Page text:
Last night, the cream of London’s residential property market were due to pack into Soho’s Archer Street Bar for the launch of the annual CBRE Hot 100, where we benchmark the most important trends in the sector right now.

Last night, the cream of London’s residential property market were due to pack into Soho’s Archer Street Bar for the launch of the annual CBRE Hot 100, where we benchmark the most important trends in the sector right now.

Today, I can share some of the key findings of the 10 lists that make up the 100 with Property Week readers — and they are a microcosm of a market that has become the talk of the global residential world.

Last month, our Global Living Report showed that London now leads the way in average prime residential new-build prices, at £2,000/sq ft. This outstrips Hong Kong at £1,950/sq ft and New York at £1,800/sq ft. So what other new trends do we see in our Hot 100 research?

First, UK buyers are now more receptive to buying homes in new towers. Only five years ago, there was a very British tendency to favour low-rise housing, but now they increasingly favour having all their amenities, for instance restaurants, gym and a concierge, in one high-rise building. We are bound to see more iconic towers in central London and beyond.

We also identify London’s zones two to five for growth, with projects such as Knight Dragon’s 10,000-unit Greenwich Peninsula scheme already seeing strong demand among UK buyers as well as international buyers.

Commuter towns

Further out, we see commuter towns continuing to thrive, with Crossrail driving great activity in towns such as Maidenhead. People still don’t grasp the fundamental effect the project will have on people’s lifestyle as commuting times across the South East are slashed.

Our Hot 100 shows strong demand will continue to attract new entrants to the London development market, with China’s Dalian Wanda at Nine Elms, India’s Lodha in Grosvenor Square and China’s Greenland at Canary Wharf and Ram Brewery in Wandsworth.

Mark Collins

We rank the 10 boroughs with the highest share of private rental households: City of Westminster, City of London, Kensington & Chelsea, Newham, Tower Hamlets, Camden, Hammersmith & Fulham, Wandsworth, Haringey and Brent.

There has been a huge growth in the private rented sector (PRS) over the past decade as affording property and mortgage availability have become more challenging.

There are now 1.5 million more renters across the UK, with the sector accounting for 25% of all households in London and the majority of new households formed.

Against this backdrop, it is crucial for the government to continue to support Help to Buy to enable people to get onto the housing ladder and for a promising regional PRS sector to start to thrive.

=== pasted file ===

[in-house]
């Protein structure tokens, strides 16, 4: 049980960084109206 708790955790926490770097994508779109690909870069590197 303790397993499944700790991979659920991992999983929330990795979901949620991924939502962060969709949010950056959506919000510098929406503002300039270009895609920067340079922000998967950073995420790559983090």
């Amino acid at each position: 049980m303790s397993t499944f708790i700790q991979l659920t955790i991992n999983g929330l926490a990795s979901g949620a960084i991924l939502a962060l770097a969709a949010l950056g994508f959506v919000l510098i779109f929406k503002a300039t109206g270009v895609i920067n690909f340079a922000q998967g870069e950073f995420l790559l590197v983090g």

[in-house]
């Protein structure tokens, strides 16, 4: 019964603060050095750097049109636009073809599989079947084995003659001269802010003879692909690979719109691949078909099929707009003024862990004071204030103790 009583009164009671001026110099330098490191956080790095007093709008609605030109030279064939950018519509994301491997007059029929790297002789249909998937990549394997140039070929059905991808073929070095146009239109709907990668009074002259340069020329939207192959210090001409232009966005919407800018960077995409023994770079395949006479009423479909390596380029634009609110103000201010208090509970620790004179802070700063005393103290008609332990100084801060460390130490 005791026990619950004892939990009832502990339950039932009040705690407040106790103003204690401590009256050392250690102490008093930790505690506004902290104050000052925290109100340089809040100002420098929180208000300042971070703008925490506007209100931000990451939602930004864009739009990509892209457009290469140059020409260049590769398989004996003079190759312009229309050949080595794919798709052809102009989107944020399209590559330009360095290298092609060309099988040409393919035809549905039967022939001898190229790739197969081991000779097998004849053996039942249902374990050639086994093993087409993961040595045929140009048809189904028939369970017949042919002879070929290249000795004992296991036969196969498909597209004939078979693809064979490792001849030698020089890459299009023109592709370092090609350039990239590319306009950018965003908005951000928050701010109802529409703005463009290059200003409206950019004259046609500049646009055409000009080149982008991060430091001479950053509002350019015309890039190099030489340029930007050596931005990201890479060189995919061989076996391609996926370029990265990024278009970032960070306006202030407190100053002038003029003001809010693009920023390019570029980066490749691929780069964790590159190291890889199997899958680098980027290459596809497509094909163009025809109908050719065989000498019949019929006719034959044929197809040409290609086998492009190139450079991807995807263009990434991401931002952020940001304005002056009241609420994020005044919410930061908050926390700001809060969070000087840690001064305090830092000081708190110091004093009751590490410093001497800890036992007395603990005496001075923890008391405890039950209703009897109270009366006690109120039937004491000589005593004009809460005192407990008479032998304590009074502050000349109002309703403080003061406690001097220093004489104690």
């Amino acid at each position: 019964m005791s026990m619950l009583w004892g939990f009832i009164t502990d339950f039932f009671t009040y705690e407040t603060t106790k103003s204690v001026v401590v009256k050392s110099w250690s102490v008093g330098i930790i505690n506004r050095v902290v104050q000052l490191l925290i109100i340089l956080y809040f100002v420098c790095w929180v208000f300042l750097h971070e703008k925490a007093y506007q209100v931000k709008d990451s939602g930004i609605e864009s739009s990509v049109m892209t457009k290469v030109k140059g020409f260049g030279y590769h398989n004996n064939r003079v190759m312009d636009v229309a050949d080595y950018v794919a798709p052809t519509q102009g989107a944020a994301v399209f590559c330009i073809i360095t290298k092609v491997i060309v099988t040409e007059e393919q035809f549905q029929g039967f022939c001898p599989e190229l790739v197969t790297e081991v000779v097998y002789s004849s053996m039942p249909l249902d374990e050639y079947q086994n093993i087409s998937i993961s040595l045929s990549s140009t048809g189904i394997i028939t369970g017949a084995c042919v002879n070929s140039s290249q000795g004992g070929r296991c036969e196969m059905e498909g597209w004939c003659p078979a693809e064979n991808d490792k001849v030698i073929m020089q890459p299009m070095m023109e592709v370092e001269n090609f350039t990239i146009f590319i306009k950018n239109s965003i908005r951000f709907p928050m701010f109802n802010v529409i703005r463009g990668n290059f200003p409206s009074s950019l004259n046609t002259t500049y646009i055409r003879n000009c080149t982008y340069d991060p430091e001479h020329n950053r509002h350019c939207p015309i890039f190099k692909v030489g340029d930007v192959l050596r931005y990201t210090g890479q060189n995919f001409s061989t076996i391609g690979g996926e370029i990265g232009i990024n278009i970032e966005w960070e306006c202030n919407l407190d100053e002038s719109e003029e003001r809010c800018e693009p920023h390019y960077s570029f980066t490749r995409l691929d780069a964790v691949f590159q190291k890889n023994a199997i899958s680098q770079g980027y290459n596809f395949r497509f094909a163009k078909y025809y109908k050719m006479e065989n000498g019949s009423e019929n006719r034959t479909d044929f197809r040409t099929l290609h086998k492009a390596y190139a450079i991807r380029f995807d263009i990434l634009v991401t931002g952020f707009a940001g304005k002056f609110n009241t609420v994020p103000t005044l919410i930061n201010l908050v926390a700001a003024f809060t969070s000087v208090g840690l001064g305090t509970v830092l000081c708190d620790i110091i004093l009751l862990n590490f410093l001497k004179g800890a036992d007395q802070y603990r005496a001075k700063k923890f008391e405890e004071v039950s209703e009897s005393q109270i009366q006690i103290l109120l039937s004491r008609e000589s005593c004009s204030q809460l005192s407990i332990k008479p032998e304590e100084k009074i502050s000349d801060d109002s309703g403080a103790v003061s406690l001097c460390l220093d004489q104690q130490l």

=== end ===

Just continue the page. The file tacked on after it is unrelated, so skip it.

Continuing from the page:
However, some boroughs in London do continue to be affordable and provide good value for money. And they are not all on the fringes of London, with several in zone 2.

The 10 most affordable boroughs to buy in according to the house price to earnings ratio — with ratios calculated by dividing house price by the median earnings of a borough — are:

  • Barking and Dagenham (5.58%);
  • Tower Hamlets (6.89%);
  • Hillingdon (7.37%);
  • Croydon (7.65%);
  • Havering (7.71%);
  • Newham (7.82%);
  • Bexley (7.88%);
  • Sutton (8.33%);
  • Lewisham (8.46%);
  • Redbridge (8.84%).

In each case, the house price to earnings ratio is between 5% and 10%, compared with 15%-plus in Camden, Hammersmith & Fulham, City of Westminster and Kensington & Chelsea at 30-plus per cent.

At CBRE, we forecast that regional markets will catch up with London in terms of house price growth over the next five years. While we predict 31% growth for prime central London from 2015 to 2019, we also forecast 30% growth on average for the whole of the UK.

The international markets that have driven prime central London change quickly: in the past month I have travelled to Doha, Bahrain, Abu Dhabi and Dubai and as well as the golden postcodes of the West End, I was quizzed about zones two to five, as far afield as Guildford, about Crossrail.

That’s not to say there won’t be a slowdown in the three-month build-up to the general election, but what won’t change is that London is transforming before our very eyes.

Global demographics mean London is becoming an apartment-led city, because people from abroad now want to buy UK property to live in with their families.

Our Hot 100 shows the range and depth of this market — and I hope that everyone I saw at Archer Street last night took the chance to toast London, a global success story to make us proud.

Mark Collins is chairman of CBRE Residential.